So long as people can enjoy other culture's work etc, and not viewing others as inferior, but just different, I don't think there is a big problem.

    At the same time, there is nothing wrong in developing local culture. It's just natural. Although indeed in Taiwan's case I am sure due to past history KMT still has a huge influence in the entertainment industry. Just hope this is slowly changing.

  3. thank you all for your comments.
    while there is nothing wrong with developing local culture, there IS something wrong with excluding others based on paranoid bias and cronyism. there is also something wrong with using culture to form a mind set or a way of thinking in exclusion to other avenues of thought. and it is also wrong to use mind control,however subtle.
    like i said, this will NOT be a middle of the road, everything is dandy taiwan site. prepare yourself.

  4. also "child down" is a hell of a lot better term than infantilize. i rather like it.
    but thanks for teaching me the proper word dude.

  5. My parents came from Taiwan. Although I do not or read Mandarin, my parents still taught me how to converse in Taiwanese fluently.

    A couple years ago for the first time, I visited Taiwan, Japan, and China on several business trips. I was so impressed with the Japanese music. They are very unique. However, I am actually more impressed with Taiwanese (non-Mandarin) music. They are even more unique.

    I never knew about Teresa Teng until a couple years ago almost a decade after her death. She had a voice rivaled our Olivia Newton-John. Teresa’s voice could cover more frequency range as Taiwanese music demands than ONJ’s.

    Doing a little bit research, in the 20’s and 30’s while the rest of the world had music covering only at most two octaves, the Taiwanese music was already covering 3 octaves. I think it was due to the Aborigine influence. At that time, Taiwanese music started to exhibit in sad moods. According to several historians, it was a political protest to China on the abandonment of Taiwan to the Japanese. Then, Japanese music started to exhibit the same saddened moods. When the war started, the Japanese while did not then started to shut down Taiwanese music. After the war, Chiang the bastard also did the same. So what does anyone expect not to see a vacuum until the marshal was lifted? After the martial law, it came out like a bang. Wow, awesome music!!! Long live Taiwanese music.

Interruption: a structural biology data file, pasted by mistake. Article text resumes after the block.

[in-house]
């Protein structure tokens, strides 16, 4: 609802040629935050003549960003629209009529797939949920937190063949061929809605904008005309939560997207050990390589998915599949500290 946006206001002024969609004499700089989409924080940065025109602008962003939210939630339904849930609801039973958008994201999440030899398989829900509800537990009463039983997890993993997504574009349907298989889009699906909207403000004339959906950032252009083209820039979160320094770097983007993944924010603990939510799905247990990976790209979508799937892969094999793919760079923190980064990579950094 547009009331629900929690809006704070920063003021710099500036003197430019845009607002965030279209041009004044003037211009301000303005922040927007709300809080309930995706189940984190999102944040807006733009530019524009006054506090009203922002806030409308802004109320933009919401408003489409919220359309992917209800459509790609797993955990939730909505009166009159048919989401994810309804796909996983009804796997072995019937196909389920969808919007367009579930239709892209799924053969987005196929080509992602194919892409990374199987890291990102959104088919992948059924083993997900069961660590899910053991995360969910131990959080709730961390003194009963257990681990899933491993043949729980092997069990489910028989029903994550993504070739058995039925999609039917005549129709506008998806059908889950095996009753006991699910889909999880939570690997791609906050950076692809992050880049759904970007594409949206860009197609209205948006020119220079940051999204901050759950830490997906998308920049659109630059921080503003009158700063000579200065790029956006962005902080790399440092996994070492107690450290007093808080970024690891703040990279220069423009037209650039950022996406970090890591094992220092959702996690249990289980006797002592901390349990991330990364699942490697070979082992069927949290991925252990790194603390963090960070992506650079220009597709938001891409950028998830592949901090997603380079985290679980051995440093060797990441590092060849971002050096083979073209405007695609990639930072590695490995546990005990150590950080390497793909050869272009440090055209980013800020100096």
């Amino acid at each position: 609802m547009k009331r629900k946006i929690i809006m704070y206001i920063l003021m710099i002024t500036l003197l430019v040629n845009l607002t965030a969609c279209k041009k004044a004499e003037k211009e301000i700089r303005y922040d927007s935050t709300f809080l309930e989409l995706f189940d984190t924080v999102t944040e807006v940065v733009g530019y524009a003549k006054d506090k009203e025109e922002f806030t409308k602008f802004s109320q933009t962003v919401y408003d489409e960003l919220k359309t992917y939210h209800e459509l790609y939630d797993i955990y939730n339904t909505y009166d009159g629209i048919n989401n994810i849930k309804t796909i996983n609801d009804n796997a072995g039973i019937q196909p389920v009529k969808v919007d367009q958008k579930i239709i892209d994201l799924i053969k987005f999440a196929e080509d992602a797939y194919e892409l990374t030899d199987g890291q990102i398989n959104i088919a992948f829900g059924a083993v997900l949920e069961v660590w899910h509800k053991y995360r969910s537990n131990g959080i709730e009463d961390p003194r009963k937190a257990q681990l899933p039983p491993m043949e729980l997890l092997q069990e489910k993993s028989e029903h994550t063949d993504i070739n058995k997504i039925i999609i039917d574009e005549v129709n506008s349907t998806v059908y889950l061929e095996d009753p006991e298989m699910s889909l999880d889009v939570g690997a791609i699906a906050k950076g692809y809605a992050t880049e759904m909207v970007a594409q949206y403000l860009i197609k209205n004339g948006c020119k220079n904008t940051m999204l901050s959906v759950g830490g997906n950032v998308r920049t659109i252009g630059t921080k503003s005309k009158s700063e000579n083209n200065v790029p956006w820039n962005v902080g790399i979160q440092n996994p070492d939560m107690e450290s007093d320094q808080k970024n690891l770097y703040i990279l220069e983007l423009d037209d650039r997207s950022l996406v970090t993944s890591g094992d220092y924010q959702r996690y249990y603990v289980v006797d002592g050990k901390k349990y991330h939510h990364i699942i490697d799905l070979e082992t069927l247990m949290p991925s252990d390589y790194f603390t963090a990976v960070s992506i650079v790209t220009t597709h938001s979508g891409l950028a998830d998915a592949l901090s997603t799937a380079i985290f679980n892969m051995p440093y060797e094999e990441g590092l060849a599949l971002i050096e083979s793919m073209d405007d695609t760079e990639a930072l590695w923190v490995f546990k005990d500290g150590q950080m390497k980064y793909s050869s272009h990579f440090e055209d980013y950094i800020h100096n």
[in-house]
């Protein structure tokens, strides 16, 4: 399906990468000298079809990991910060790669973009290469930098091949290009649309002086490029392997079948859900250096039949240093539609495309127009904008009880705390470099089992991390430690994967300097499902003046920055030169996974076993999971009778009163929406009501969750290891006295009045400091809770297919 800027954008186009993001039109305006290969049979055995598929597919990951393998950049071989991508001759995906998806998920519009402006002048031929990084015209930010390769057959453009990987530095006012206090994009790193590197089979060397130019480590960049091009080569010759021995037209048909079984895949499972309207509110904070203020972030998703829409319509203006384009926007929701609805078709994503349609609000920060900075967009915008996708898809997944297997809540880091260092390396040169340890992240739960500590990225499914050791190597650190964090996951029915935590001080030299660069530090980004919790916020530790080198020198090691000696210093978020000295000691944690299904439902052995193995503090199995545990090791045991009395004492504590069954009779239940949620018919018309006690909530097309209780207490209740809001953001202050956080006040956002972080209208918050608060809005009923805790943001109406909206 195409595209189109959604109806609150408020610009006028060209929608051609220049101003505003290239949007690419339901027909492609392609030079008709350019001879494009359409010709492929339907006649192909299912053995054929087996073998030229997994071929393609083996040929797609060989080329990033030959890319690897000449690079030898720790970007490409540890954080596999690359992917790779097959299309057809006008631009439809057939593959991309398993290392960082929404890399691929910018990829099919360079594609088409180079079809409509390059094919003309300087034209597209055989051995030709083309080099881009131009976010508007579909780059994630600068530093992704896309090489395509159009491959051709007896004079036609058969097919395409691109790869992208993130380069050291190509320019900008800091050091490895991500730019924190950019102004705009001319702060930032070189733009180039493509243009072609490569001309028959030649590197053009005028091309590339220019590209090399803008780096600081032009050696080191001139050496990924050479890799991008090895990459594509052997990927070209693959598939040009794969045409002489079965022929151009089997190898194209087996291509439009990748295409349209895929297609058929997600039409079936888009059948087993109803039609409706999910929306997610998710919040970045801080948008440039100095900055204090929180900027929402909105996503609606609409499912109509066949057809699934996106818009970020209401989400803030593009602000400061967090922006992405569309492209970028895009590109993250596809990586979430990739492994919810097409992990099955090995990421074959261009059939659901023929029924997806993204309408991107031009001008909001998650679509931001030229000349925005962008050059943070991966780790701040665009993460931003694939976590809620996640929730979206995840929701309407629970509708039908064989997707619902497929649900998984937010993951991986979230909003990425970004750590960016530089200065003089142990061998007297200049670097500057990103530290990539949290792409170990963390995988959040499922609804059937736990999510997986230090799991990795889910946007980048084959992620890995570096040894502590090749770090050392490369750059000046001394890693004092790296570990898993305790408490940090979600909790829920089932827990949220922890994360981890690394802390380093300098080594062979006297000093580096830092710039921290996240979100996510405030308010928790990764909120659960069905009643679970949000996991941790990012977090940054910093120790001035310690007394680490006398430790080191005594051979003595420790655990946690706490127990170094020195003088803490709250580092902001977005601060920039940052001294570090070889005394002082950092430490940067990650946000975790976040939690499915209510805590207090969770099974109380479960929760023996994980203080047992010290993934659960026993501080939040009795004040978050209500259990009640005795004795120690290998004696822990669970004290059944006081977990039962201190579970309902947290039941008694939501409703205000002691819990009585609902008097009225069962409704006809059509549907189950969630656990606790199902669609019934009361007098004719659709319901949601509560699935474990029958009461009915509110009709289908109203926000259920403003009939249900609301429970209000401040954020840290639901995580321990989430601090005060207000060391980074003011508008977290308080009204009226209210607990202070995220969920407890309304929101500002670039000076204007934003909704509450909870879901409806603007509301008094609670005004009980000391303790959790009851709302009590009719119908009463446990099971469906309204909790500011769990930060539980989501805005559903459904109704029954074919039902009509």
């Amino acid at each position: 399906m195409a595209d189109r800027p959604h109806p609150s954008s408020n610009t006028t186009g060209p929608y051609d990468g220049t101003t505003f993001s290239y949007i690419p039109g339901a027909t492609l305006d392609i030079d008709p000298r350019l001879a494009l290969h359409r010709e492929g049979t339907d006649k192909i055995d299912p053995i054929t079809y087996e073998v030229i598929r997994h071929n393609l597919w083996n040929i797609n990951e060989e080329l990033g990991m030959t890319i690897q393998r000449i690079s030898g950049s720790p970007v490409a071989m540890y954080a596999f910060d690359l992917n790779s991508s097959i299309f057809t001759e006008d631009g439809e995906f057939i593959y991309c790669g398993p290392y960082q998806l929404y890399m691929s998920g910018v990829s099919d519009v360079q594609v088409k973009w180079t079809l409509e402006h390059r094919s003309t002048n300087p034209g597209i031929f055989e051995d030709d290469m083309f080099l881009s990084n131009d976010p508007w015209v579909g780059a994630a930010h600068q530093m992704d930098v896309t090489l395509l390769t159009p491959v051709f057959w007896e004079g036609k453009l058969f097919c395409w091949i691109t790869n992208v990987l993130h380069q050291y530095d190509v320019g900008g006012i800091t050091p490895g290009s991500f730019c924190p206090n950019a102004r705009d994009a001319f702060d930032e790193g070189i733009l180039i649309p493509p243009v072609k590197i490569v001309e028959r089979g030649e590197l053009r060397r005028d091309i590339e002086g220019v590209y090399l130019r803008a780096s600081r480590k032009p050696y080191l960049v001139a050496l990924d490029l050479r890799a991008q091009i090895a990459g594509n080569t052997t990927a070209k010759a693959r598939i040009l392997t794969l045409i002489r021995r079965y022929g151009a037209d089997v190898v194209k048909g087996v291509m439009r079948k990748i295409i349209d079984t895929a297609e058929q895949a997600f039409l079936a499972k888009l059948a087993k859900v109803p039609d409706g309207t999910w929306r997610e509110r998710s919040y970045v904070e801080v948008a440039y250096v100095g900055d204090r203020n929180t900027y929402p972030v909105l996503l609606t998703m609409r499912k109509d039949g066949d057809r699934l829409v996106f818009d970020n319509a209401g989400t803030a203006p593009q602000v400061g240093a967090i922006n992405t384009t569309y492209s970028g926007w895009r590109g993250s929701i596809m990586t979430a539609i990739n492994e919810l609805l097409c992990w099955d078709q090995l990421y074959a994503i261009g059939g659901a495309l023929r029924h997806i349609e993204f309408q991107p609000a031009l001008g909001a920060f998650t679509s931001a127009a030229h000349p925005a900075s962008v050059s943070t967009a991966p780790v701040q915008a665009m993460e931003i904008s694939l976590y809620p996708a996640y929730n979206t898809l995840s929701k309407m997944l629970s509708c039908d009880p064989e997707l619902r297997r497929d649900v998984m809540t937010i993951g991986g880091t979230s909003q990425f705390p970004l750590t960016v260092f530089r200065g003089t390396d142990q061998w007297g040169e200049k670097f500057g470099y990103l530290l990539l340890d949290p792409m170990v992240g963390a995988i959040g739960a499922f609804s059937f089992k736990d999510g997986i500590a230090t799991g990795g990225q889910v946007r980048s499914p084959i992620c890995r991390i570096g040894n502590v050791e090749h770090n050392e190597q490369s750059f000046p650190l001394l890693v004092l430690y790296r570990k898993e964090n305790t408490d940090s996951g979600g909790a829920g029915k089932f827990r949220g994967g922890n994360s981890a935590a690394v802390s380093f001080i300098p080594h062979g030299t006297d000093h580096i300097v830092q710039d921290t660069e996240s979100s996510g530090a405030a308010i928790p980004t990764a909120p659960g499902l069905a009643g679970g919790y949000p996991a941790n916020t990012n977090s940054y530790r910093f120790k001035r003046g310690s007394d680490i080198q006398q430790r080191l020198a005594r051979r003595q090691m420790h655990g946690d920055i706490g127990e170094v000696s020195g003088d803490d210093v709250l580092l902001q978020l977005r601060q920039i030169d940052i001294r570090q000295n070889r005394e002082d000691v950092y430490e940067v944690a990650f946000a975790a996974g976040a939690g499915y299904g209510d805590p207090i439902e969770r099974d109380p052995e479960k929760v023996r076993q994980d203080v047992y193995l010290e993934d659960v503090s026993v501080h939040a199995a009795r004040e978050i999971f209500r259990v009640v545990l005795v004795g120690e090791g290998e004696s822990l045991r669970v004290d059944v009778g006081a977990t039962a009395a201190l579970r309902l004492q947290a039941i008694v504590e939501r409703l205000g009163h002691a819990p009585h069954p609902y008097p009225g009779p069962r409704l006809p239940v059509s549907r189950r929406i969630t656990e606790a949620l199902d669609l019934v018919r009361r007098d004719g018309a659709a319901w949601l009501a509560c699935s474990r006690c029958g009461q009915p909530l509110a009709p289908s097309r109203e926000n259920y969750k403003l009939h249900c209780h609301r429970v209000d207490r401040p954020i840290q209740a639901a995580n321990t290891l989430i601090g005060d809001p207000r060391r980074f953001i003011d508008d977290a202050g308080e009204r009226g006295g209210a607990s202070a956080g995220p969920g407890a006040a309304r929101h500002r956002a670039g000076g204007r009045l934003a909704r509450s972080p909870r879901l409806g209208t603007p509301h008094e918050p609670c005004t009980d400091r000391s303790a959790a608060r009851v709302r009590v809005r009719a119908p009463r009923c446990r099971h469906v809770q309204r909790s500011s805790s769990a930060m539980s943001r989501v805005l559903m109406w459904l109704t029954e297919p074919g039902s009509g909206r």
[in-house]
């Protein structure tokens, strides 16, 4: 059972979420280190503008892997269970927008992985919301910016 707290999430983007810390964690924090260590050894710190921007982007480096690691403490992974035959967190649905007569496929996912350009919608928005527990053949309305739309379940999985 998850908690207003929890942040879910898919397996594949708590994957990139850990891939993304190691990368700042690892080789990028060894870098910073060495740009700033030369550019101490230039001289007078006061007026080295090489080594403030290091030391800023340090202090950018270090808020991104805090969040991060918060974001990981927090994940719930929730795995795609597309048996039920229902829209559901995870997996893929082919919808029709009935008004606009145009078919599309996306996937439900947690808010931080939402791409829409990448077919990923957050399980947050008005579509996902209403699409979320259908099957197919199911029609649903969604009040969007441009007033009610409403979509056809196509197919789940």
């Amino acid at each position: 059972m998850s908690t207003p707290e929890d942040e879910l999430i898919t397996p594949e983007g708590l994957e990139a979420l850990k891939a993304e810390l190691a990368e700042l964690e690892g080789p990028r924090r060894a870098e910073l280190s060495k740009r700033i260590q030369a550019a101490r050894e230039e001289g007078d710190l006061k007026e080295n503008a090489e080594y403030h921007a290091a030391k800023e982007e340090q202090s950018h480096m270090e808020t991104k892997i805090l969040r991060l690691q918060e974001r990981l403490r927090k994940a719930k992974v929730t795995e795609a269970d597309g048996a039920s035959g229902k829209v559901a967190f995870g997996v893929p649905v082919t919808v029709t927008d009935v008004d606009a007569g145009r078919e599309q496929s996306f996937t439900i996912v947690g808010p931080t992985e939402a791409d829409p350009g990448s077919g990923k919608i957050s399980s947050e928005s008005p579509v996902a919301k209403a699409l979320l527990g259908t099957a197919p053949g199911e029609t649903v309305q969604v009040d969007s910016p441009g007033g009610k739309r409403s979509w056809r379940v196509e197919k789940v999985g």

6. just because i use a green heading doesn't mean you can spurt out localist bullshit propaganda here.
    they have done nothing, because they lack the PERSONALITY to play good music, thanks to confucianism, and the evils of Taoism

  7. taiwan music came out a like a bang alright, copying whatever they could because their cookie cutter personalities couldn't think of a way to be unique.

  8. and if they're so good, why are they so afraid of foriegners? america music never needed any protection NOR help getting sold around the world.
    except for in a chinese restaurants, nobody wants to hear taiwan music, and THAT not the tawain music of today, but from the 80s. that was the ONLY time they ever were unique, and they blew that by trying to be hip hop.

  9. and about taiwan music covering 3 octaves: opera in the west has long had 3 octaves so you're full of shit on that one.
    no green party localist propaganda here.
    your people DID do something wonderful and unique in the 80s but they threw it away.

  10. >your people DID do something wonderful and unique in the 80s but they threw it away.

    You should post more about this. I, for one, have no idea what Taiwan was doing musically in the 80s (let alone any other decade).

    1. He may be referring to this:

      Here's a sample of this music:

      The instrumentation is full and expertly performed. The melodies original and unique.

      Immediately after this renaissance came an almost completely synth sound in the music. Conforming with what the rest of the world was doing at the time.

  11. they actually did pretty well. they used a very chinese sound which i liked.
    article coming on taiwan music , past and present.
    thanks for coming by.

  12. look up wang jieh and some of the others from that time. it was really good music, uniquely chinese/taiwanese. i really miss that sound.